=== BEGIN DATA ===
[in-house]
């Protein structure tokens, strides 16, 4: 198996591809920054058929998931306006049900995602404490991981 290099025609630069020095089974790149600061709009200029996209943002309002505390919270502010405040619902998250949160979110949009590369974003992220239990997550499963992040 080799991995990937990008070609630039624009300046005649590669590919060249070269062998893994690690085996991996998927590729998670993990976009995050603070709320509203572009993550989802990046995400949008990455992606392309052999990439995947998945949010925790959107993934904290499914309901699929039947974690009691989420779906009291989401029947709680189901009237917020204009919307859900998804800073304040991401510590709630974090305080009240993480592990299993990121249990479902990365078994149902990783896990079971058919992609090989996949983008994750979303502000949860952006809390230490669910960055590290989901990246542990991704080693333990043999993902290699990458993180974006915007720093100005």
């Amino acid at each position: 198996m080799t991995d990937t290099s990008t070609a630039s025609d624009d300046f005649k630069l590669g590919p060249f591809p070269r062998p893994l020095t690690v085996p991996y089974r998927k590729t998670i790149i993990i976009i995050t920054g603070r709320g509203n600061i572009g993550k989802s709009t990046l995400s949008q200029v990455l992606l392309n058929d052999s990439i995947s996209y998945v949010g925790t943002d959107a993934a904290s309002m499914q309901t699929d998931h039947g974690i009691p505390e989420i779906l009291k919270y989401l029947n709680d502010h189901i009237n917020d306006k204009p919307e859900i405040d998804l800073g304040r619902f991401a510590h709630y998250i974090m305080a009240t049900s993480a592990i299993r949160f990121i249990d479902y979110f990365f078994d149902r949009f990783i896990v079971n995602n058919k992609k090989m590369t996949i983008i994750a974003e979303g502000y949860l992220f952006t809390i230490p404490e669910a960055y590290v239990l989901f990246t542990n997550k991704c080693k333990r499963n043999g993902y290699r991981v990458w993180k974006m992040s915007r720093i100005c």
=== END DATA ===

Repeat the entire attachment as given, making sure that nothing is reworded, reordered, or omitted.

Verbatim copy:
[in-house]
């Protein structure tokens, strides 16, 4: 198996591809920054058929998931306006049900995602404490991981 290099025609630069020095089974790149600061709009200029996209943002309002505390919270502010405040619902998250949160979110949009590369974003992220239990997550499963992040 080799991995990937990008070609630039624009300046005649590669590919060249070269062998893994690690085996991996998927590729998670993990976009995050603070709320509203572009993550989802990046995400949008990455992606392309052999990439995947998945949010925790959107993934904290499914309901699929039947974690009691989420779906009291989401029947709680189901009237917020204009919307859900998804800073304040991401510590709630974090305080009240993480592990299993990121249990479902990365078994149902990783896990079971058919992609090989996949983008994750979303502000949860952006809390230490669910960055590290989901990246542990991704080693333990043999993902290699990458993180974006915007720093100005």
């Amino acid at each position: 198996m080799t991995d990937t290099s990008t070609a630039s025609d624009d300046f005649k630069l590669g590919p060249f591809p070269r062998p893994l020095t690690v085996p991996y089974r998927k590729t998670i790149i993990i976009i995050t920054g603070r709320g509203n600061i572009g993550k989802s709009t990046l995400s949008q200029v990455l992606l392309n058929d052999s990439i995947s996209y998945v949010g925790t943002d959107a993934a904290s309002m499914q309901t699929d998931h039947g974690i009691p505390e989420i779906l009291k919270y989401l029947n709680d502010h189901i009237n917020d306006k204009p919307e859900i405040d998804l800073g304040r619902f991401a510590h709630y998250i974090m305080a009240t049900s993480a592990i299993r949160f990121i249990d479902y979110f990365f078994d149902r949009f990783i896990v079971n995602n058919k992609k090989m590369t996949i983008i994750a974003e979303g502000y949860l992220f952006t809390i230490p404490e669910a960055y590290v239990l989901f990246t542990n997550k991704c080693k333990r499963n043999g993902y290699r991981v990458w993180k974006m992040s915007r720093i100005c």